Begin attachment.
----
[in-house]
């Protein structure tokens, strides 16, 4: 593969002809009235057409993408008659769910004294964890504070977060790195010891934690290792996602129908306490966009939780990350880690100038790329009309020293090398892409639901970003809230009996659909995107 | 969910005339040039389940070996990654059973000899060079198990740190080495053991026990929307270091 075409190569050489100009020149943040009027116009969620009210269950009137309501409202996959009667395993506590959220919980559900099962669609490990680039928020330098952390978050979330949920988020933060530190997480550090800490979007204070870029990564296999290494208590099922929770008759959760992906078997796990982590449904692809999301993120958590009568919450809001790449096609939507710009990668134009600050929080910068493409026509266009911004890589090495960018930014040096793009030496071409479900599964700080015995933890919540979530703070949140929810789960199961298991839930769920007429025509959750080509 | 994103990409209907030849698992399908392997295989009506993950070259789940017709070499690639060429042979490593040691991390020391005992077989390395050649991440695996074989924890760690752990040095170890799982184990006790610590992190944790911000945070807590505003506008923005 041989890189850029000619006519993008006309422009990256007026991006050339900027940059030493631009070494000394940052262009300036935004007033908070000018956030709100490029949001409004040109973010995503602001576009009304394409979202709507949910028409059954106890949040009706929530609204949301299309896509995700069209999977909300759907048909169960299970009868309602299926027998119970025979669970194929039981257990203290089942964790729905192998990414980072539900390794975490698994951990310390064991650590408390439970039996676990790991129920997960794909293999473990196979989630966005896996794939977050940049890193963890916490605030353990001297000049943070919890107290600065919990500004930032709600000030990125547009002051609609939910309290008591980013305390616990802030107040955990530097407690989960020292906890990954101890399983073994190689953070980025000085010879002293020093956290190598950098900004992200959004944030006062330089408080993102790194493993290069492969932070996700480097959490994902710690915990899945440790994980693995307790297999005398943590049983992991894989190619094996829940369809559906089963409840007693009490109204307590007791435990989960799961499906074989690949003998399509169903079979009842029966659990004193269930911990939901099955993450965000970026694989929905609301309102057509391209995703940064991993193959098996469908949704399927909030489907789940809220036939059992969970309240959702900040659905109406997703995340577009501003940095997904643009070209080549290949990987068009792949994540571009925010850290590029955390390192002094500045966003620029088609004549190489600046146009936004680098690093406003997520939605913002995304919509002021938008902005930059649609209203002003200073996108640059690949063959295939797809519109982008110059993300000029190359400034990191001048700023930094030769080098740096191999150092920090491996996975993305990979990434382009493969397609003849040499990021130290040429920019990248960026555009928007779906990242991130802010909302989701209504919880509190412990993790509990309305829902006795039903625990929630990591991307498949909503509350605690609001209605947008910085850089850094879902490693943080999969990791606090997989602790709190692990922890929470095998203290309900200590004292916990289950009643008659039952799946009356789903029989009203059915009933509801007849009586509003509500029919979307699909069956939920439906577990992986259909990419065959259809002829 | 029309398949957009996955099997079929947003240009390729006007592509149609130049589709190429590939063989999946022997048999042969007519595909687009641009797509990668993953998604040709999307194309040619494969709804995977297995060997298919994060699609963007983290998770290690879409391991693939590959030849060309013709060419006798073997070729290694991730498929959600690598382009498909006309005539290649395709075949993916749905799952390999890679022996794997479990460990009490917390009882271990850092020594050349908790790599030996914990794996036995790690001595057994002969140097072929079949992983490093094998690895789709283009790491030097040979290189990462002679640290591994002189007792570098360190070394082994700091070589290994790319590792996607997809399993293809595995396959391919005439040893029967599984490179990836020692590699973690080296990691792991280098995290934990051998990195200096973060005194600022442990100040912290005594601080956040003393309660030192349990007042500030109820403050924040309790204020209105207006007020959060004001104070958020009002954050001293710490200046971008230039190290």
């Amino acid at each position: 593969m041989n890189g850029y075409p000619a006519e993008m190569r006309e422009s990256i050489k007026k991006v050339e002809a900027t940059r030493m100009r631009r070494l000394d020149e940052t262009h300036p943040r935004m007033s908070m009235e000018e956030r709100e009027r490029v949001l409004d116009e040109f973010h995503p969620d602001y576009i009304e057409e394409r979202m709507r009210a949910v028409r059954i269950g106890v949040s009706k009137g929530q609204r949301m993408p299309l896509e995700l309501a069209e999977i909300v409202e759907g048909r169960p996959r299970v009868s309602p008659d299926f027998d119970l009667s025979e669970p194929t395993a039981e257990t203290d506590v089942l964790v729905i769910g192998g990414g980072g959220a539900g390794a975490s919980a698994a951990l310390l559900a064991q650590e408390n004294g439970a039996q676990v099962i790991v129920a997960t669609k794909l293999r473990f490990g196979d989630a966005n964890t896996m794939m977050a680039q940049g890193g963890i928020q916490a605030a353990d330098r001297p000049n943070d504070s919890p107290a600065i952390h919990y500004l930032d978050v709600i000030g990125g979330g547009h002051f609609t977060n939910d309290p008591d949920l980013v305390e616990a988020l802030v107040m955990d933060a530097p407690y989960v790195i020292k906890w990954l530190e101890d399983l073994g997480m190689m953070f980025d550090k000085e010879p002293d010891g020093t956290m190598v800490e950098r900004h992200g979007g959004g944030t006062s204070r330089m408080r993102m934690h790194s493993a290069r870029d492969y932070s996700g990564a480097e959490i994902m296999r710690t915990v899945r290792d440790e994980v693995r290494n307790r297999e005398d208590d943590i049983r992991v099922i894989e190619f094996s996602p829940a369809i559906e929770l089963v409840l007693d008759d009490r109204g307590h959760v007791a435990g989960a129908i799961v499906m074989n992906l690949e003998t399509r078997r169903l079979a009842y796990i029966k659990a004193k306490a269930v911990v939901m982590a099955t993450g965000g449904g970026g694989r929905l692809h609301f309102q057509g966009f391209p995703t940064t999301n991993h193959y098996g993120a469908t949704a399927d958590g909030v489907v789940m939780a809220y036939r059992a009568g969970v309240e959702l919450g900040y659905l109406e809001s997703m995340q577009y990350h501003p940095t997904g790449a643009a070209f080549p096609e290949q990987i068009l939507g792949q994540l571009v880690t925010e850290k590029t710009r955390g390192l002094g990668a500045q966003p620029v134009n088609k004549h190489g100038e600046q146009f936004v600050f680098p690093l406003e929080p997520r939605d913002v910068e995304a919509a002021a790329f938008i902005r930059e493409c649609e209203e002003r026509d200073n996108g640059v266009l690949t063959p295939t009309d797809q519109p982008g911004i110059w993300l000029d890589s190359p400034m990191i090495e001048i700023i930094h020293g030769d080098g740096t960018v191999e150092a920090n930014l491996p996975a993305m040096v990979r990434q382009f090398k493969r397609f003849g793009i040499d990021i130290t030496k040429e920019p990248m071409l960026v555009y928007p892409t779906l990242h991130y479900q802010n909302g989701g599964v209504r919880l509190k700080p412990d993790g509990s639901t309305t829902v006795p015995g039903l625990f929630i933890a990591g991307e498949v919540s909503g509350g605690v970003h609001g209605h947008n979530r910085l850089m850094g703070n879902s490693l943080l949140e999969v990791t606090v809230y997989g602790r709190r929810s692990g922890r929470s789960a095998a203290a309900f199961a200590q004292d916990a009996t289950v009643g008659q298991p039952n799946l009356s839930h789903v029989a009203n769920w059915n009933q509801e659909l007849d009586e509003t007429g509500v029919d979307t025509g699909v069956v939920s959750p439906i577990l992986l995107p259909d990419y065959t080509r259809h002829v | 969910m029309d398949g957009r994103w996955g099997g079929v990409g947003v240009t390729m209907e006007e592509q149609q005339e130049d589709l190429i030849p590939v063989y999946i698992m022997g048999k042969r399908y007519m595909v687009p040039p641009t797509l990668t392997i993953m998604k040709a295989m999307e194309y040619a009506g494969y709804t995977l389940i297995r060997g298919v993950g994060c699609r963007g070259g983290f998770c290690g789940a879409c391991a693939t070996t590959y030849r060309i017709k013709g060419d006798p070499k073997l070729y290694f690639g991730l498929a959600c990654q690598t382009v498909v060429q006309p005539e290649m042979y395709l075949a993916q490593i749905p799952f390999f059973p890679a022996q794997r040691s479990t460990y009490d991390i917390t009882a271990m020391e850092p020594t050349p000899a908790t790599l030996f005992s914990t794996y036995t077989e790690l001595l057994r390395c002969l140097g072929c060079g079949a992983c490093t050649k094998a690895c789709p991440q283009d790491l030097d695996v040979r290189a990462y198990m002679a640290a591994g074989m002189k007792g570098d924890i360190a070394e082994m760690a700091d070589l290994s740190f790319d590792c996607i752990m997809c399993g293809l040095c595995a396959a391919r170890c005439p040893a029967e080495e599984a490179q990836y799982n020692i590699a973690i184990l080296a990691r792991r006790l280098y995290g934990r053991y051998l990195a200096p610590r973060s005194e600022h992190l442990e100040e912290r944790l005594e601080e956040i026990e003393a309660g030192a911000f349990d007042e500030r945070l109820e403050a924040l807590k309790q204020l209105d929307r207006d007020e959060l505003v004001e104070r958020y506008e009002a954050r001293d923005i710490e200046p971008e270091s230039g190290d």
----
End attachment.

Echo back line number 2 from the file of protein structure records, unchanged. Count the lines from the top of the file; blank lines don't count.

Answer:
């Protein structure tokens, strides 16, 4: 593969002809009235057409993408008659769910004294964890504070977060790195010891934690290792996602129908306490966009939780990350880690100038790329009309020293090398892409639901970003809230009996659909995107 | 969910005339040039389940070996990654059973000899060079198990740190080495053991026990929307270091 075409190569050489100009020149943040009027116009969620009210269950009137309501409202996959009667395993506590959220919980559900099962669609490990680039928020330098952390978050979330949920988020933060530190997480550090800490979007204070870029990564296999290494208590099922929770008759959760992906078997796990982590449904692809999301993120958590009568919450809001790449096609939507710009990668134009600050929080910068493409026509266009911004890589090495960018930014040096793009030496071409479900599964700080015995933890919540979530703070949140929810789960199961298991839930769920007429025509959750080509 | 994103990409209907030849698992399908392997295989009506993950070259789940017709070499690639060429042979490593040691991390020391005992077989390395050649991440695996074989924890760690752990040095170890799982184990006790610590992190944790911000945070807590505003506008923005 041989890189850029000619006519993008006309422009990256007026991006050339900027940059030493631009070494000394940052262009300036935004007033908070000018956030709100490029949001409004040109973010995503602001576009009304394409979202709507949910028409059954106890949040009706929530609204949301299309896509995700069209999977909300759907048909169960299970009868309602299926027998119970025979669970194929039981257990203290089942964790729905192998990414980072539900390794975490698994951990310390064991650590408390439970039996676990790991129920997960794909293999473990196979989630966005896996794939977050940049890193963890916490605030353990001297000049943070919890107290600065919990500004930032709600000030990125547009002051609609939910309290008591980013305390616990802030107040955990530097407690989960020292906890990954101890399983073994190689953070980025000085010879002293020093956290190598950098900004992200959004944030006062330089408080993102790194493993290069492969932070996700480097959490994902710690915990899945440790994980693995307790297999005398943590049983992991894989190619094996829940369809559906089963409840007693009490109204307590007791435990989960799961499906074989690949003998399509169903079979009842029966659990004193269930911990939901099955993450965000970026694989929905609301309102057509391209995703940064991993193959098996469908949704399927909030489907789940809220036939059992969970309240959702900040659905109406997703995340577009501003940095997904643009070209080549290949990987068009792949994540571009925010850290590029955390390192002094500045966003620029088609004549190489600046146009936004680098690093406003997520939605913002995304919509002021938008902005930059649609209203002003200073996108640059690949063959295939797809519109982008110059993300000029190359400034990191001048700023930094030769080098740096191999150092920090491996996975993305990979990434382009493969397609003849040499990021130290040429920019990248960026555009928007779906990242991130802010909302989701209504919880509190412990993790509990309305829902006795039903625990929630990591991307498949909503509350605690609001209605947008910085850089850094879902490693943080999969990791606090997989602790709190692990922890929470095998203290309900200590004292916990289950009643008659039952799946009356789903029989009203059915009933509801007849009586509003509500029919979307699909069956939920439906577990992986259909990419065959259809002829 | 029309398949957009996955099997079929947003240009390729006007592509149609130049589709190429590939063989999946022997048999042969007519595909687009641009797509990668993953998604040709999307194309040619494969709804995977297995060997298919994060699609963007983290998770290690879409391991693939590959030849060309013709060419006798073997070729290694991730498929959600690598382009498909006309005539290649395709075949993916749905799952390999890679022996794997479990460990009490917390009882271990850092020594050349908790790599030996914990794996036995790690001595057994002969140097072929079949992983490093094998690895789709283009790491030097040979290189990462002679640290591994002189007792570098360190070394082994700091070589290994790319590792996607997809399993293809595995396959391919005439040893029967599984490179990836020692590699973690080296990691792991280098995290934990051998990195200096973060005194600022442990100040912290005594601080956040003393309660030192349990007042500030109820403050924040309790204020209105207006007020959060004001104070958020009002954050001293710490200046971008230039190290």